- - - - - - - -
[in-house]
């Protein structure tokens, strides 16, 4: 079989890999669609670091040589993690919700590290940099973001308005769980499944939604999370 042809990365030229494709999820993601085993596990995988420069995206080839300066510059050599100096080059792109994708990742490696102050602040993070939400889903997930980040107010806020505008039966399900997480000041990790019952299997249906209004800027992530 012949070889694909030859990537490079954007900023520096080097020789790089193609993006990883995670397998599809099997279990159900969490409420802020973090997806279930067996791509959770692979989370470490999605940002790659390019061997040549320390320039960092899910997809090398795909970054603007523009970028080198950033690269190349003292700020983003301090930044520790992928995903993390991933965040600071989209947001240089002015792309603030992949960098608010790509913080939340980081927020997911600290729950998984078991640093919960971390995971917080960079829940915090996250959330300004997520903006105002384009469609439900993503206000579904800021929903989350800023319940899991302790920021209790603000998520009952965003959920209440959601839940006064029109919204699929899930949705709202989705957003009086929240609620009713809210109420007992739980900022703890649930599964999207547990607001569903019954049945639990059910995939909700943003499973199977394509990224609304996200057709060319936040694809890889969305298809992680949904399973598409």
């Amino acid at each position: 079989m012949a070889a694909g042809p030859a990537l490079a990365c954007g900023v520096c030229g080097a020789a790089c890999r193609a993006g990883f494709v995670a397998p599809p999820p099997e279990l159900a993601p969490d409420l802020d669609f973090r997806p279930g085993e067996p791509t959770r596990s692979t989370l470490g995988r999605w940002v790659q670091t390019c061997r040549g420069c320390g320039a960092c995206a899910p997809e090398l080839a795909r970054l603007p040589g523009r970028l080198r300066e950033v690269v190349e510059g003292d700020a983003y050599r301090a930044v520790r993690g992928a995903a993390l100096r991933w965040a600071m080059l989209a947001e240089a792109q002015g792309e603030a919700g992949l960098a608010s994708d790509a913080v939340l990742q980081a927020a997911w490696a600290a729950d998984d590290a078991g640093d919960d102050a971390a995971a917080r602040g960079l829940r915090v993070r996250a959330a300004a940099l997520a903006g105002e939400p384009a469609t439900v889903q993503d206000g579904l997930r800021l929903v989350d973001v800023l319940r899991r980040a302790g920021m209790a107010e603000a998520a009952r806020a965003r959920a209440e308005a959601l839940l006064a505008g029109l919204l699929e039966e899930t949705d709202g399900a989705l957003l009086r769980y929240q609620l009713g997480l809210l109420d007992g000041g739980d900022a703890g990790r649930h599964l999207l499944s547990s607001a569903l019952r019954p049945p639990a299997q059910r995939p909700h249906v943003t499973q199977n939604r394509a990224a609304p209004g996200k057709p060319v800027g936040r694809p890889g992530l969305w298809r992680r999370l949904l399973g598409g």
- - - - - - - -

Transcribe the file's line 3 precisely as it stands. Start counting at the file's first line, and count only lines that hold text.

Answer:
């Amino acid at each position: 079989m012949a070889a694909g042809p030859a990537l490079a990365c954007g900023v520096c030229g080097a020789a790089c890999r193609a993006g990883f494709v995670a397998p599809p999820p099997e279990l159900a993601p969490d409420l802020d669609f973090r997806p279930g085993e067996p791509t959770r596990s692979t989370l470490g995988r999605w940002v790659q670091t390019c061997r040549g420069c320390g320039a960092c995206a899910p997809e090398l080839a795909r970054l603007p040589g523009r970028l080198r300066e950033v690269v190349e510059g003292d700020a983003y050599r301090a930044v520790r993690g992928a995903a993390l100096r991933w965040a600071m080059l989209a947001e240089a792109q002015g792309e603030a919700g992949l960098a608010s994708d790509a913080v939340l990742q980081a927020a997911w490696a600290a729950d998984d590290a078991g640093d919960d102050a971390a995971a917080r602040g960079l829940r915090v993070r996250a959330a300004a940099l997520a903006g105002e939400p384009a469609t439900v889903q993503d206000g579904l997930r800021l929903v989350d973001v800023l319940r899991r980040a302790g920021m209790a107010e603000a998520a009952r806020a965003r959920a209440e308005a959601l839940l006064a505008g029109l919204l699929e039966e899930t949705d709202g399900a989705l957003l009086r769980y929240q609620l009713g997480l809210l109420d007992g000041g739980d900022a703890g990790r649930h599964l999207l499944s547990s607001a569903l019952r019954p049945p639990a299997q059910r995939p909700h249906v943003t499973q199977n939604r394509a990224a609304p209004g996200k057709p060319v800027g936040r694809p890889g992530l969305w298809r992680r999370l949904l399973g598409g």